Survivors of Childhood Cancer: Risk of Glioma and Meningioma Following Radiotherapy
Pediatric cancer survival rates have improved significantly over the past several decades as advances have been made in both therapies and supportive care. Improved survival rates have been accompanied by increased recognition of therapy-related late effects, such as second neoplasms. Two of the most common classes of pediatric cancers include acute leukemias and tumors of the central nervous system, both of which have historically involved CNS-directed radiation therapy. Through multiple childhood cancer survivor cohorts, it has been recognized that survivors previously treated with radiation to the central nervous system are at increased risk for developing secondary gliomas and meningiomas, both of which have been shown to occur at well-defined time points and in a dose-responsive fashion. Based on these findings, current era treatment protocols have been modified to minimize toxicity and reduce the use of radiation when possible. Long term follow up of cancer survivors remains an imperative part of their ongoing care given the long latency period that has been observed to development of secondary CNS tumors.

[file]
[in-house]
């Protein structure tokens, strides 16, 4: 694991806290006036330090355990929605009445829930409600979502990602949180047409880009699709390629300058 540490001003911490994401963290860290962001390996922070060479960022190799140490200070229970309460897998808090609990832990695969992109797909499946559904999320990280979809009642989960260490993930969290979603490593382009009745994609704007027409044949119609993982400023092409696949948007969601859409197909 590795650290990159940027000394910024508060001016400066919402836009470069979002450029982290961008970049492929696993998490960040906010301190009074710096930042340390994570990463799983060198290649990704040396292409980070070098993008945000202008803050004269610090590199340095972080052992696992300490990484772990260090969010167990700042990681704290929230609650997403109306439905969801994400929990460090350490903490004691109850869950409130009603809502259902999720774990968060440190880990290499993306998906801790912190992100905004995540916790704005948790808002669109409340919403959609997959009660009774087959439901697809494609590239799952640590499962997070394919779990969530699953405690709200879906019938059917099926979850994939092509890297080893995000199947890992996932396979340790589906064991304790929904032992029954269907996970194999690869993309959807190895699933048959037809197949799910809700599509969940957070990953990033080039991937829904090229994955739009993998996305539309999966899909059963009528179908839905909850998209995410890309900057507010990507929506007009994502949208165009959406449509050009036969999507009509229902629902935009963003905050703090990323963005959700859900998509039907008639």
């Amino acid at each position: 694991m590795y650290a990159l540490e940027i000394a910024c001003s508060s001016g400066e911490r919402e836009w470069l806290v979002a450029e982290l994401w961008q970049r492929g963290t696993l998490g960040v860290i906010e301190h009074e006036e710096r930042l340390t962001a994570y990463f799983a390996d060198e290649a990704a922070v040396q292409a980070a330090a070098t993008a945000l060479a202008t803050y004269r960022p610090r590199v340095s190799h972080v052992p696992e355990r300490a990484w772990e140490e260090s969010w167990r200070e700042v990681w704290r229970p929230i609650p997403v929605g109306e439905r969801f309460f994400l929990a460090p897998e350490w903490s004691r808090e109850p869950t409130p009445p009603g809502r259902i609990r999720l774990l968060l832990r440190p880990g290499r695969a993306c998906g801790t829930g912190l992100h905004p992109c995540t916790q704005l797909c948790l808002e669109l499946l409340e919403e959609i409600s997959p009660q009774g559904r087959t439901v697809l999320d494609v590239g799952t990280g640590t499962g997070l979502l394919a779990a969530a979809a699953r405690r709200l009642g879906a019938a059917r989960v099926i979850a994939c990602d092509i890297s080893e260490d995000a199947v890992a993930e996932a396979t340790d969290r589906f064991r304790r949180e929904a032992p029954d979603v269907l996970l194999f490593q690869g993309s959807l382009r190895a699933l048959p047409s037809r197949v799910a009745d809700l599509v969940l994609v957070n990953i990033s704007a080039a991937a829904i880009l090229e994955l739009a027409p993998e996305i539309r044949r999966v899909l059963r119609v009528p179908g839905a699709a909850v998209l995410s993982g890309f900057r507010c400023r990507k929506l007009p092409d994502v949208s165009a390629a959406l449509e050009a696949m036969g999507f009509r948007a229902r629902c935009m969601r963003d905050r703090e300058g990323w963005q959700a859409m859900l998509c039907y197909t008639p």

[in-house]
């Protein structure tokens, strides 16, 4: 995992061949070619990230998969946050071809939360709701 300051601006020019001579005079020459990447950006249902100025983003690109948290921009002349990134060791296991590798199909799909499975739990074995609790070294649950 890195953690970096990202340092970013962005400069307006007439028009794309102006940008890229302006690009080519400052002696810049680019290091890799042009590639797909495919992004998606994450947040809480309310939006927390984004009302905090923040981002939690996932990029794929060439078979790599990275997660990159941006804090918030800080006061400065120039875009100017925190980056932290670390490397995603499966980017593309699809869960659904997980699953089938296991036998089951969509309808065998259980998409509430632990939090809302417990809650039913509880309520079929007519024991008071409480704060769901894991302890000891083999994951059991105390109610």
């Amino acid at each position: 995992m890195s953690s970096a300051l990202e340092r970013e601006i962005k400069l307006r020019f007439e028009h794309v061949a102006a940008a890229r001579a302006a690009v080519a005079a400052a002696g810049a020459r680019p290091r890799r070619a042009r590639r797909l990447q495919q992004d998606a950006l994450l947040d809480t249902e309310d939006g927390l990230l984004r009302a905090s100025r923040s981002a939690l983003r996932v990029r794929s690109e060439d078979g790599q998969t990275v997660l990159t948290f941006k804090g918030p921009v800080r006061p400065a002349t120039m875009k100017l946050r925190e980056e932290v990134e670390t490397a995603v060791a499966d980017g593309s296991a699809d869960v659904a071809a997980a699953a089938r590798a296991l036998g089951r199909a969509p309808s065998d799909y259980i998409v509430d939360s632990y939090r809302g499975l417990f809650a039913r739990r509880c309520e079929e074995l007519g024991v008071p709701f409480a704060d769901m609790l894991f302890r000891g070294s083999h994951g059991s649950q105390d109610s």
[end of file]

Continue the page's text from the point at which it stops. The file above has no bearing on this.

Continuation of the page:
KeywordsCentral Nervous System Tumor Cranial Radiation Childhood Cancer Survivor Tinea Capitis Central Nervous System Relapse
This work was supported by the Children’s Cancer Research Fund, Minneapolis, MN and the National Institutes of Health Pediatric Cancer Epidemiology Training Grant T32 CA099936.
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